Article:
The President, the Pope, And the Prime Minister: Three Who Changed the World (Google eBook)

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Regnery Publishing, Nov 25, 2006 - Political Science - 448 pages
20 Reviews
The President, the Pope, and the Prime Minister is a sweeping, dramatic account of how three great figures changed the course of history. All of them led with courage--but also with great optimism. The pope helped ordinary Poles and East Europeans banish their fear of Soviet Communism, convincing them that liberation was possible. The prime minister restored her country's failing economy by reviving the "vigorous virtues" of the British people. The president rebuilt America's military power, its national morale, and its pre-eminence as leader of the free world. Together they brought down an evil empire and changed the world for the better. No one can tell their intertwined story better than John O'Sullivan, former editor of National Review and the Times of London, who knew all three and conducted exclusive interviews that shed extraordinary new light on these giants of the twentieth century.
  

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Review: The President, the Pope, And the Prime Minister: Three Who Changed the World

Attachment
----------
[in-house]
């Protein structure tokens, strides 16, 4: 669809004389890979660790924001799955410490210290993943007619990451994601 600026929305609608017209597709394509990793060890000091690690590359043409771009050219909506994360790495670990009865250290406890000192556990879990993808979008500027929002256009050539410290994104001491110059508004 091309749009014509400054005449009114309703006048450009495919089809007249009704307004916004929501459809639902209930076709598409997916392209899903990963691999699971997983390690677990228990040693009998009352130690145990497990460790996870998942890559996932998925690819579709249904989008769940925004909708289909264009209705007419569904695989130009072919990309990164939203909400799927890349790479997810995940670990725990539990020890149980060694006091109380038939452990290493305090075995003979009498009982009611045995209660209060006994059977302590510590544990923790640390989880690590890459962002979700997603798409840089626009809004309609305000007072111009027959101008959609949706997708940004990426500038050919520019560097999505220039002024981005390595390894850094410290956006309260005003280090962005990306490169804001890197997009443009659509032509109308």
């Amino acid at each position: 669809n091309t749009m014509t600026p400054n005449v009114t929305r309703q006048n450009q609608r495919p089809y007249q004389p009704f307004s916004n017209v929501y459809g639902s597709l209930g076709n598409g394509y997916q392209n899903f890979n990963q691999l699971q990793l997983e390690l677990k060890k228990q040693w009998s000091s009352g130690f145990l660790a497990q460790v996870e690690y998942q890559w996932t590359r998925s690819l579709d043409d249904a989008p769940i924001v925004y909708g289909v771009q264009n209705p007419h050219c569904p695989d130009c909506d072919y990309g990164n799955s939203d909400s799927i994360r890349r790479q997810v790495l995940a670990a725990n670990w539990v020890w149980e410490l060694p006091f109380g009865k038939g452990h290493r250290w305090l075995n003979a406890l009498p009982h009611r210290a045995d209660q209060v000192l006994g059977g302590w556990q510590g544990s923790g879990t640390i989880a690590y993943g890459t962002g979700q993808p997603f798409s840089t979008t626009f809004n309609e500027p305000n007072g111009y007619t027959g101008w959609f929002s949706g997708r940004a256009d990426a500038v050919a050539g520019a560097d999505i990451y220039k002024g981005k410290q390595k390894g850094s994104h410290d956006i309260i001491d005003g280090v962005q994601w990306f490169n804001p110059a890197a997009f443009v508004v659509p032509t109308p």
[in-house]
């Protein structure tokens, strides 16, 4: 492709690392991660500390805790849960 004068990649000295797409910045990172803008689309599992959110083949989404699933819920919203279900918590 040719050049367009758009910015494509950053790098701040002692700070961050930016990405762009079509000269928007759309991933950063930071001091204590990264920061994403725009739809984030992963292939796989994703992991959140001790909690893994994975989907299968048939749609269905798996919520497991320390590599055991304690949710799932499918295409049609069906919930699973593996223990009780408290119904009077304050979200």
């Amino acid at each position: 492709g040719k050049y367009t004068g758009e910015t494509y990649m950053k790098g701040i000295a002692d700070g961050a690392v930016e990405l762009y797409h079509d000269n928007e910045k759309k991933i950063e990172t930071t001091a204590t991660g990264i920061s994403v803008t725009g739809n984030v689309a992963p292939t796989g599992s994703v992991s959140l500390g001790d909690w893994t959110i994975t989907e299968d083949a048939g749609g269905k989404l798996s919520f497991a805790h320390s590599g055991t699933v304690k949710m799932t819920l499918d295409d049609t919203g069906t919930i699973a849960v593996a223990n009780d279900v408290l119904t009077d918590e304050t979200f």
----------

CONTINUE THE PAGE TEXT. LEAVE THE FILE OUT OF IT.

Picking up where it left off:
User Review  - George Matysek - Goodreads

In much of the analysis of the papal portion of this triumvirate, O'Sullivan leans heavily on the previous work of George Weigel. Still, "The President, the Pope, and the Prime Minister" is an ... Read full review

Review: The President, the Pope, And the Prime Minister: Three Who Changed the World

User Review  - Karen - Goodreads

I am about half way through it and this book is fabulous! I am understanding so much more about events that happened when I was a kid. These were three amazing people. We have them to thank for the ... Read full review

Contents

The Indian Summer of Liberaldom
1
The Nightmare Years
33
Did God Guide the Bullets?
65
Be Not Afraid
91
Friends in Need
137
Keeping Hope Alive
163
Imperial Overstretch
197
Triumph and Disaster
235
Checkmate
283
Acknowledgments
335
Index
341
page
353
Copyright

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Page 32 - And suddenly it dawned on me, those who would read this letter a hundred years from now will know whether those missiles were fired. They will know whether we met our challenge. Whether they have the freedoms that we have known up until now will depend on what we do here. Will they look back with appreciation and say, "Thank God for those people in 1976 who headed off that loss of freedom, who kept us now 100 years later free, who kept our world from nuclear destruction"?

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